Melody Karpinski: Member Interview

Dec15Melody_Murdoch03Question: The most important question first – what’s your favorite kind of coffee and roast? Medium roast Ethiopian Harrar? And what’s your favorite preparation – French press, pour over, drip? Do you add cream and sugar? Favorite coffee shop???

Answer: You must know me pretty well to know this is the most important question. My favorite roast is always anything dark and usually some kind of African/South American blend. My favorite coffee no longer exists because it’s a 2011 holiday blend made by Peet’s Coffee & Tea where I worked during my senior year of college. I generally prefer Americanos, but French press is my favorite for regular coffee prep. I always add a little cream. My favorite coffee shop is always whichever new one I discover during traveling.

How did you transition from being a journalism major at Point Loma Nazarene University, and working as a journalist, to working at a running store?

Dec15Melody_Murdoch06There is no short answer to this question! I originally  began as an English major because I’ve always loved reading and writing, but a journalism class at the JC sparked my interest. I balanced being the editor of the SRJC student newspaper, the Oak Leaf, while competing for Coaches Whit & Pat on the track team. I transferred to Point Loma to major in journalism, where I went through a wonderful program with excellent professors.

I never settled into a specific career after college and for most of my life I’ve always worked more than one job at a time. The summer after I graduated, I worked as a freelance journalist for a number of different San Diego news outlets, as a copy editor for a jazz magazine, helped run a church home for women coming off of the street, served up lattes as a barista…..get the idea? When I returned to Santa Rosa, I continued more of the same tune, working as a freelancer for the Press Democrat, part-time as a barista, part-time at Fleet Feet and part-time as an administrative assistant.

Dec15Melody_Murdoch09I had the privilege of transitioning to full-time at the Press Democrat at one point a few years ago, and got to call some pretty amazing reporters and photojournalists my colleagues. While I was there the Boston Marathon bombing happened and it was quite surreal to sit at my desk surrounded by screens full of images coming out of the attack scene. I interviewed a customer of Fleet Feet’s who was in the race for our Press Democrat coverage of the story. Because of being part of the coverage, the Boston Marathon attack will always stick in my mind as a truly tough day more than other tragedies.

Eventually, I decided I didn’t want to just be writing stories – I wanted to be living one. Though I will always love and respect the news business, new doors were opening elsewhere. I left the newspaper, went full-time with Fleet Feet and then began coaching at RVC (Rincon Valley Christian).  I’ve enjoyed getting to learn a new kind of business, and couldn’t ask for a better boss or staff to work with at Fleet Feet. Coaching has always been a dream of mine and my athletes are some of my favorite people in the whole world.

Dec15Melody_Murdoch04What is it about running that you love the most? 

The way it clears my head like nothing else can. The way the trails speak to me amid the peaceful air and all the memories from high school and college Annadel carries for me. The way it serves as an outlet and becomes a tool to challenge myself. The way it creates a safe space for soul-searching. The way I see it mold and shape character in my athletes, my fellow runners, my fellow coaches and myself.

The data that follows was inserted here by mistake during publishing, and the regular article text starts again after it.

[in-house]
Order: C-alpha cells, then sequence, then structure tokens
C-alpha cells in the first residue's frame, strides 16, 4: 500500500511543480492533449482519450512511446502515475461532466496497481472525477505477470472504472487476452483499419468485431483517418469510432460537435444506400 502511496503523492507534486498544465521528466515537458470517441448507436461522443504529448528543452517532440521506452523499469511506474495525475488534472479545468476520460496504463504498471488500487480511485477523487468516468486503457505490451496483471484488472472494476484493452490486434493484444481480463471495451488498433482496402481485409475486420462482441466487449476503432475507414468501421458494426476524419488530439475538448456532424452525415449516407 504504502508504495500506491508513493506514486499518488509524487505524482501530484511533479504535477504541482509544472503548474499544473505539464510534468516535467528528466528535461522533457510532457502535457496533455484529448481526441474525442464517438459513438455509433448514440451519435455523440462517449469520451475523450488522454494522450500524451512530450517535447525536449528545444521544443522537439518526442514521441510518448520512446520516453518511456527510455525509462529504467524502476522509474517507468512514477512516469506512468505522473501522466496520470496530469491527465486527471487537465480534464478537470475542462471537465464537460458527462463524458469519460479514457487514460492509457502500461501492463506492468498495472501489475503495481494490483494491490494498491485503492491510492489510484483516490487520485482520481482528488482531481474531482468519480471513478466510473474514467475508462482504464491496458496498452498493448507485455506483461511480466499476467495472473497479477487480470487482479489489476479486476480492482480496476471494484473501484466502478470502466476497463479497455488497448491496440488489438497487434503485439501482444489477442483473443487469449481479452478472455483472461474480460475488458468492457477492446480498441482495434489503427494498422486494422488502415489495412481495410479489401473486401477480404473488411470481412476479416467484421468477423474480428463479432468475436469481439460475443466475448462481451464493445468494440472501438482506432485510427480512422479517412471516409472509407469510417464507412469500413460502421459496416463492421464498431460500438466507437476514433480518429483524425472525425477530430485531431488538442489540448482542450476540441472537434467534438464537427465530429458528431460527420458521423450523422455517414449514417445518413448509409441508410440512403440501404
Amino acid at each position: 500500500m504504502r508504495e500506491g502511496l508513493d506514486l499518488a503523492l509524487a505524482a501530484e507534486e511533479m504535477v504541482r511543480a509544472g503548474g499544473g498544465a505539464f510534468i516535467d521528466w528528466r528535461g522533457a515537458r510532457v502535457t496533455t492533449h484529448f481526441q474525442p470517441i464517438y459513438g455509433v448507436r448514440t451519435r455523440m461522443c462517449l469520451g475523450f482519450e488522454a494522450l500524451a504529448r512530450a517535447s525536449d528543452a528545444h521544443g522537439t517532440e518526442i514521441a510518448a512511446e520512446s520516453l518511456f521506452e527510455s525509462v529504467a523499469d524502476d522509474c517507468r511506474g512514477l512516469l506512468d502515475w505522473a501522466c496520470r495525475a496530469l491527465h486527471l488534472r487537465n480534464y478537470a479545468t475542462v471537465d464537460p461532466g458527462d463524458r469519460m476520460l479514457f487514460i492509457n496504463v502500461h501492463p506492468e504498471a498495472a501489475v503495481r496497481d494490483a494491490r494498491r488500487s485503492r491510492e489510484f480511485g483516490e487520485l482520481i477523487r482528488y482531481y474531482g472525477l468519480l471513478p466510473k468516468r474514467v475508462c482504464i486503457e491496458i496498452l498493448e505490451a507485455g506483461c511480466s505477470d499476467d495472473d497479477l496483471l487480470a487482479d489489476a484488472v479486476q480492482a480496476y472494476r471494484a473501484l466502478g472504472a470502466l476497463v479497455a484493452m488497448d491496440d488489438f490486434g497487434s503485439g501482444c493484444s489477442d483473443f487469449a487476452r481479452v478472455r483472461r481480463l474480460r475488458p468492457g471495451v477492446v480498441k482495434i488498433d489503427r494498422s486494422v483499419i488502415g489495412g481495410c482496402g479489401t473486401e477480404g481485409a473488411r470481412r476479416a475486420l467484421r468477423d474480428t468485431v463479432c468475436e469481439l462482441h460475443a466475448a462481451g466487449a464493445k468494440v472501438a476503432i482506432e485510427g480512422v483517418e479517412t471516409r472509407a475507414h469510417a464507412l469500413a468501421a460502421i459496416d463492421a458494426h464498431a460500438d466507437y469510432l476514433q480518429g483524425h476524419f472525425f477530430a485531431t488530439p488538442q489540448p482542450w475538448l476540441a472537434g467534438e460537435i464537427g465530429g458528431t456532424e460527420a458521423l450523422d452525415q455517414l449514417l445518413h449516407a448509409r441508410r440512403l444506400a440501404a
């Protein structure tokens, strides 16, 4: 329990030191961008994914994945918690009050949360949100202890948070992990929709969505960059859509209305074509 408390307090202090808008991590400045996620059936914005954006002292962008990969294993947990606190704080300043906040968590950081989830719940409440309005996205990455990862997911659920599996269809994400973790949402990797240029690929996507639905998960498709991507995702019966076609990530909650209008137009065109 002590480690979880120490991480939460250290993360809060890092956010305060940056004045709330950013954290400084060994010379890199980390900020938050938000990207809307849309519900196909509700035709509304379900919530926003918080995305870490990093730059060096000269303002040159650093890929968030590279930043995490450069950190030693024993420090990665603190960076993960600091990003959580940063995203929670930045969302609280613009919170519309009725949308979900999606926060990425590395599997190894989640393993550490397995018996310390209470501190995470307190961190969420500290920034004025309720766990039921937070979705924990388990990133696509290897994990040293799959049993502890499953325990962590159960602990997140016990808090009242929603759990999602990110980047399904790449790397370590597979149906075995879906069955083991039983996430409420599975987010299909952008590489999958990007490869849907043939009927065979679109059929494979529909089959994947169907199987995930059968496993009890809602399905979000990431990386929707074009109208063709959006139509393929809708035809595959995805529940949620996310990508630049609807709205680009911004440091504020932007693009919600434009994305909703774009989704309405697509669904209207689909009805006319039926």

Tell us about coaching at Rincon Valley Christian – how do you think running has enhanced the lives of some of the kids that you have been coaching? Have you witnessed some major changes in their attitudes? Is running really just a conduit for a different kind of essential learning?

Dec15Melody_Murdoch02Everyday I get to see first hand how running molds and shapes character in my athletes, how it makes them understand the value of hard work and appreciate the effort it takes to achieve a goal whether individually or as a team. I wish I could tell you running has also magically curbed their smart aleck tongues, but those are still alive and well in all of them. The conversations that occur in my athlete carpool should be the subject of some kind of SNL skit. One day, I actually missed two different turns to Annadel on the way to practice because they were making me laugh so hard and we were nearly 10 minutes late. I’m sure it was just a carefully executed tactical attempt to get out of hill repeats.

Dec15Melody_Murdoch07Running is absolutely a conduit for learning life lessons, and the ability to have vision for your life goals. It also is a great place to see how you respond under pressure (managing stress), react to a loss (maintaining a good attitude), deal with an injury (overcoming disappointment), encourage your fellow teammates and competitors (practicing good sportsmanship) and achieve a goal (lots of hard work). As coaches, we have the opportunity to help cast that vision and give them the best tools possible to achieve their individual and/or team goals.

There’s never been a title I’ve been more privileged to carry than that of “coach.” Some of my greatest influencers in life were my high school/college coaches and the responsibility of this is the kind of thing that keeps me awake at night. It’s been an incredible privilege over the last year-and-a-half of coaching to watch how one season of cross-country or track can change someone’s life.